We met when you presented to our group in Chicago a couple of weeks ago. I just wanted to let you know how valuable your insights were to me (the former "pre-proposer"!). In fact, I bought and have already read several of the books that you recommended. As a result, I have returned to my consultative roots and am confident that I am on the right track to increasing my effectiveness as a salesperson.
For example, I recently set up a meeting with a prospect who wanted me to come into the first meeting with the proposal in hand. A month ago, I would have done just that and would have had about zero chance of closing the business. He wanted to gather a bunch of proposals and summarize them for the owners. This time, I gently pushed back. Here's what I wrote, "Since I am a consultant first and foremost, the first meeting is usually a fact finding meeting where we can really discuss your goals, needs, etc.
"The second meeting is when I would bring a proposal/solution to the table. Would you prefer our meeting on the 20th to be the fact finding meeting or would you like to have a phone conversation before our meeting so I can bring a proposal along? I'll do whatever is convenient for you--the important thing, to me, is to make sure that I understand what you need and want as an organization so that our solution caters to your needs and wants."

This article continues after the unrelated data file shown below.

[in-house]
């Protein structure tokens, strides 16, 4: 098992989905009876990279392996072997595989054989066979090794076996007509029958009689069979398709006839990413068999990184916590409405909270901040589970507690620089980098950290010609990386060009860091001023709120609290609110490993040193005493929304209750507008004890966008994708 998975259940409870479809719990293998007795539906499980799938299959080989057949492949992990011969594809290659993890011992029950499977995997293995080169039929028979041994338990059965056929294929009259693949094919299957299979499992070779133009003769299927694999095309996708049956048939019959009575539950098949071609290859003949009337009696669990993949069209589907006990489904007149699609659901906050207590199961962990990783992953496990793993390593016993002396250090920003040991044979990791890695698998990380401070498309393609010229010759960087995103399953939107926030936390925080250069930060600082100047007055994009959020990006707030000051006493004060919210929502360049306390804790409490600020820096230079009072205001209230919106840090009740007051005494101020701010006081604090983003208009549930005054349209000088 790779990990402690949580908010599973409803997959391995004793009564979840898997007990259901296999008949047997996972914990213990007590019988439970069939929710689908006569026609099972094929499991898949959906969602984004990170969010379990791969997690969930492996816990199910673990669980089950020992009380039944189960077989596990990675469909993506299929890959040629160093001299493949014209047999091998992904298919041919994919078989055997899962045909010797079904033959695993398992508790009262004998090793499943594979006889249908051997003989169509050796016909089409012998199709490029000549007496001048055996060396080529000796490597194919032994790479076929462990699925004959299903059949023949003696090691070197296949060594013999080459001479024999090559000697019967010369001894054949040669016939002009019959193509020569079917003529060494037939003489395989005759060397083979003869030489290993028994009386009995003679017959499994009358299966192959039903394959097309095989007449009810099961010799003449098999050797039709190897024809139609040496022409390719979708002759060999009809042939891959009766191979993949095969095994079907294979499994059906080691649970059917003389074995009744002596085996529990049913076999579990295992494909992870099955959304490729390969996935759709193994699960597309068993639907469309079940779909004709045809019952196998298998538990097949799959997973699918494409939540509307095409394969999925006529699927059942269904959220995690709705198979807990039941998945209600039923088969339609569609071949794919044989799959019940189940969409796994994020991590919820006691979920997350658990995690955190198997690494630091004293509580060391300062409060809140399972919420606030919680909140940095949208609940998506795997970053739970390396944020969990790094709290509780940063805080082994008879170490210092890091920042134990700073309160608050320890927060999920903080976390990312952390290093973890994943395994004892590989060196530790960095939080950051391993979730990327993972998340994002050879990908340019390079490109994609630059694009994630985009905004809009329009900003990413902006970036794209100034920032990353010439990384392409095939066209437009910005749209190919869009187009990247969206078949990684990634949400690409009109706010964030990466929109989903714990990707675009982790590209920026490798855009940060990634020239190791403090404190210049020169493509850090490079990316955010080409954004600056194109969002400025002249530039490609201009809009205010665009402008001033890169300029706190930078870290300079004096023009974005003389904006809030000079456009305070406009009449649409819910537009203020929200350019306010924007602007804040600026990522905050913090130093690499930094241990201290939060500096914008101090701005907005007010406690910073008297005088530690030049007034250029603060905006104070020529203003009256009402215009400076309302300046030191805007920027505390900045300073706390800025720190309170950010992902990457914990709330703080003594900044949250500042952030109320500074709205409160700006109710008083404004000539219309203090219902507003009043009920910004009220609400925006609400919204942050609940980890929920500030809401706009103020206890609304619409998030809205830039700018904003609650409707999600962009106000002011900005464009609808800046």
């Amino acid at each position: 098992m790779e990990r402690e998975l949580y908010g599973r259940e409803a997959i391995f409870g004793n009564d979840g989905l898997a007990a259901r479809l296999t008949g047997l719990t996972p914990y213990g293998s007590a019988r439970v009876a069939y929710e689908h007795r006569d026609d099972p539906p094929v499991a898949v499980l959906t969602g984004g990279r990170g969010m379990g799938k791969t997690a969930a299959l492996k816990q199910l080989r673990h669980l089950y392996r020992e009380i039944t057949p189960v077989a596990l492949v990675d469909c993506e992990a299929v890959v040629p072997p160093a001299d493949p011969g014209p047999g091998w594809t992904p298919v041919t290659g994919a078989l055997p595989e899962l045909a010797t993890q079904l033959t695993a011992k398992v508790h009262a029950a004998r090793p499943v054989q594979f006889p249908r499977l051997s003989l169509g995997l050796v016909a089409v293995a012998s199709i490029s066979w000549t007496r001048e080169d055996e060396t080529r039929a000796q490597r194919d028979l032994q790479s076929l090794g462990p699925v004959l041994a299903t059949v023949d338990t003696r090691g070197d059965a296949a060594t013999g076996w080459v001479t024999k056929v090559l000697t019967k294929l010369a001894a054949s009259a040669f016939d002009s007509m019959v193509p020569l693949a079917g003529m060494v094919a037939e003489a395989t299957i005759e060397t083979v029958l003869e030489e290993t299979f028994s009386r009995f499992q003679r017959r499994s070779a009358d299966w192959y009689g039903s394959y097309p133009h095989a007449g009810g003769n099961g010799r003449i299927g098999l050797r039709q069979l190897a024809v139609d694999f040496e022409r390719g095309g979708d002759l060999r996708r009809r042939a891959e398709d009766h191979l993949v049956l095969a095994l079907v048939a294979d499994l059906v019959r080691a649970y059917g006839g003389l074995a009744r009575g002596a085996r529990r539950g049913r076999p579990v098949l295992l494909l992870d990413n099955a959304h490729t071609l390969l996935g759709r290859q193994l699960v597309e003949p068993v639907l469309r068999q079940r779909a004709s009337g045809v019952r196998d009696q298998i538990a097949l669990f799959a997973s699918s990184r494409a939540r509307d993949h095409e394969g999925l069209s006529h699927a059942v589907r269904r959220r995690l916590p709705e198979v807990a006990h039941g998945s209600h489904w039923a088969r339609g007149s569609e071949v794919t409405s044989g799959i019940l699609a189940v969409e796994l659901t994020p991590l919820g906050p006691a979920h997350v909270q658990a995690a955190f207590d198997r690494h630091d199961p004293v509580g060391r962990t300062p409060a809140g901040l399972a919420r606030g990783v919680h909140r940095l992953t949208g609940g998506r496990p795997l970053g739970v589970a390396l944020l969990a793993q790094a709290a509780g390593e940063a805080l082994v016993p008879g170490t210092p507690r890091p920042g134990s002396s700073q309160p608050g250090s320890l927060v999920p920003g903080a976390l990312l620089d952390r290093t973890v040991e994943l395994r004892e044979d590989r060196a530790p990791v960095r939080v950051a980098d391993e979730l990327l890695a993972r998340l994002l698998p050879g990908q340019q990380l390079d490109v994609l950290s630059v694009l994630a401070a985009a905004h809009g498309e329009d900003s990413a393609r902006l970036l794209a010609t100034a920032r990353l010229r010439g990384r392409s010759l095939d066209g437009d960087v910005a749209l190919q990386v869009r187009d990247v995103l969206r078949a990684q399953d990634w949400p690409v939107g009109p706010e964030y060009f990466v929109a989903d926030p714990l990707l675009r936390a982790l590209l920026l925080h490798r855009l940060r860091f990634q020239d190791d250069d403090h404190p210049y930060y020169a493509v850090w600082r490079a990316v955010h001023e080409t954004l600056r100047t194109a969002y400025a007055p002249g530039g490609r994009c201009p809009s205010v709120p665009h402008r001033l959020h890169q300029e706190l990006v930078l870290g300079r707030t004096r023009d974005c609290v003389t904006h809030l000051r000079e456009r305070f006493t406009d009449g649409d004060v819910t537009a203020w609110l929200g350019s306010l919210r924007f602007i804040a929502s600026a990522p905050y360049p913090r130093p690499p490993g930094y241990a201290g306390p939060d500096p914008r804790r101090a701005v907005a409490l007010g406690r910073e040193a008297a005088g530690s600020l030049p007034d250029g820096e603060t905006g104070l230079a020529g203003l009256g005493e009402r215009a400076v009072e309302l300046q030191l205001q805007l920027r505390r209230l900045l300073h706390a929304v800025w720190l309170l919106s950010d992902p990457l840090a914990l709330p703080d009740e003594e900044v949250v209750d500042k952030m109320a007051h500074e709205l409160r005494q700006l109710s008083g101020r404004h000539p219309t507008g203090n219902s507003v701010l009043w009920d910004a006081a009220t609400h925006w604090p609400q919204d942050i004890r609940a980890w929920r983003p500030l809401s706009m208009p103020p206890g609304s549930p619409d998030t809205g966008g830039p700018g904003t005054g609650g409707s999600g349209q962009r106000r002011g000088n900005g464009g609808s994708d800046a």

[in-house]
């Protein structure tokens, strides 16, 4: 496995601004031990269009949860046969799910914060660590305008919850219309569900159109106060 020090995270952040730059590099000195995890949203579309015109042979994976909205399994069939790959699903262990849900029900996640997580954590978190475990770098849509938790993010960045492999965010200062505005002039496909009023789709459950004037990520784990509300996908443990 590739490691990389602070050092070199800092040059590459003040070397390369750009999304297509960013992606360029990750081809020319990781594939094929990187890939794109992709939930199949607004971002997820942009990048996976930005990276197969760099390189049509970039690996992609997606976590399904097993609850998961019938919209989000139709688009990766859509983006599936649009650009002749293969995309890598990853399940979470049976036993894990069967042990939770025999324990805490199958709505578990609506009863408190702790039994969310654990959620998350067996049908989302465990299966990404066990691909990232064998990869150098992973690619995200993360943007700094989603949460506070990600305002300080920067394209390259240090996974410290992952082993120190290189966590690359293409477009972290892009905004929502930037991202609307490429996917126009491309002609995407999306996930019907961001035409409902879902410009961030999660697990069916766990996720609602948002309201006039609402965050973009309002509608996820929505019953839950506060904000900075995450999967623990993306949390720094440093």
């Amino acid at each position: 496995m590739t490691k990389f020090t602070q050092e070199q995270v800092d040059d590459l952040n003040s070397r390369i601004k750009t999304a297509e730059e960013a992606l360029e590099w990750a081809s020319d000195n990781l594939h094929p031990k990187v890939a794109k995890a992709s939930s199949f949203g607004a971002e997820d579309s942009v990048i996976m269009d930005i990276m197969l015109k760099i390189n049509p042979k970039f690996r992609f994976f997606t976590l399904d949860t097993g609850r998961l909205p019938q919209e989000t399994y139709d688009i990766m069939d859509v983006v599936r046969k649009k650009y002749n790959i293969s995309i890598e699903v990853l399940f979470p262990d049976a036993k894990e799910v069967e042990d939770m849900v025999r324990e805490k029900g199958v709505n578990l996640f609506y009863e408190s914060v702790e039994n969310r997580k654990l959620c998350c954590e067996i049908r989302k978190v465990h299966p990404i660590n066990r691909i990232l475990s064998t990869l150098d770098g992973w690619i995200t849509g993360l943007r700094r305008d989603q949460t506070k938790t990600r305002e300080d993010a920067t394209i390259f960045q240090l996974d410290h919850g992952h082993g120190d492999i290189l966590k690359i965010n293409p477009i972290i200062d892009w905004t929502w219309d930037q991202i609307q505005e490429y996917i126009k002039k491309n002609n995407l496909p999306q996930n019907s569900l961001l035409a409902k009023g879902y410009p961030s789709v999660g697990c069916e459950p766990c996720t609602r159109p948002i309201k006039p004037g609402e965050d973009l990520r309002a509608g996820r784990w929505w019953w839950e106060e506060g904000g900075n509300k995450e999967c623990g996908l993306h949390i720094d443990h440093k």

His response to these few words was amazing. This man, who was in a complete hurry to get the proposals and be done with it, completely changed his tune in the matter of a few hours. He replied to me, "The 20th at 11 a.m. is fine for fact finding. We'll take this a step at a time. I want to make sure we all understand everything before we take the plunge."
Who knows if I will be able to help him, and, ultimately, make a sale? The one thing that I do know is that I have raised the bar for my competitors. Those who are planning to follow his original suggestion of walking into a meeting with a proposal without a consultation might find a prospect who is wondering why they didn't take the time and make the effort to find out what he needed before bringing solutions to the table!
Thanks so much for your insight and for your support. I really appreciated your methods and message.